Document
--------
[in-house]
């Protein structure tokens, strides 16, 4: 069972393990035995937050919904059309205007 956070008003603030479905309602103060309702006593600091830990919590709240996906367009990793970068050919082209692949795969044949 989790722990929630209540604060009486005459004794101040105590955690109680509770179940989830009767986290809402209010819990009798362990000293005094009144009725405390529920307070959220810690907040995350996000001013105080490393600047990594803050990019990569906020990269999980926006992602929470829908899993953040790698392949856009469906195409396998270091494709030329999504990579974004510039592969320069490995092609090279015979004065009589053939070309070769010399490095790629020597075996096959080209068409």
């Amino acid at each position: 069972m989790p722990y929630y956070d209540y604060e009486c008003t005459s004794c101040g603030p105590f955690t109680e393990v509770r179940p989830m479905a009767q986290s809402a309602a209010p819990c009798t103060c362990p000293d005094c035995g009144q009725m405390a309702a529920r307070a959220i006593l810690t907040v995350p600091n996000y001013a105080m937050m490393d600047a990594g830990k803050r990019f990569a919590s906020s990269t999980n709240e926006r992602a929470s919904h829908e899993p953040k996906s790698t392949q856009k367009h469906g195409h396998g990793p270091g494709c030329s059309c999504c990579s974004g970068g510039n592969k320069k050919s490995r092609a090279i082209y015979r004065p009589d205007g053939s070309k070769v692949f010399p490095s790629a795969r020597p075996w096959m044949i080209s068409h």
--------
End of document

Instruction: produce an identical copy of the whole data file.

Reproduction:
[in-house]
């Protein structure tokens, strides 16, 4: 069972393990035995937050919904059309205007 956070008003603030479905309602103060309702006593600091830990919590709240996906367009990793970068050919082209692949795969044949 989790722990929630209540604060009486005459004794101040105590955690109680509770179940989830009767986290809402209010819990009798362990000293005094009144009725405390529920307070959220810690907040995350996000001013105080490393600047990594803050990019990569906020990269999980926006992602929470829908899993953040790698392949856009469906195409396998270091494709030329999504990579974004510039592969320069490995092609090279015979004065009589053939070309070769010399490095790629020597075996096959080209068409």
């Amino acid at each position: 069972m989790p722990y929630y956070d209540y604060e009486c008003t005459s004794c101040g603030p105590f955690t109680e393990v509770r179940p989830m479905a009767q986290s809402a309602a209010p819990c009798t103060c362990p000293d005094c035995g009144q009725m405390a309702a529920r307070a959220i006593l810690t907040v995350p600091n996000y001013a105080m937050m490393d600047a990594g830990k803050r990019f990569a919590s906020s990269t999980n709240e926006r992602a929470s919904h829908e899993p953040k996906s790698t392949q856009k367009h469906g195409h396998g990793p270091g494709c030329s059309c999504c990579s974004g970068g510039n592969k320069k050919s490995r092609a090279i082209y015979r004065p009589d205007g053939s070309k070769v692949f010399p490095s790629a795969r020597p075996w096959m044949i080209s068409h």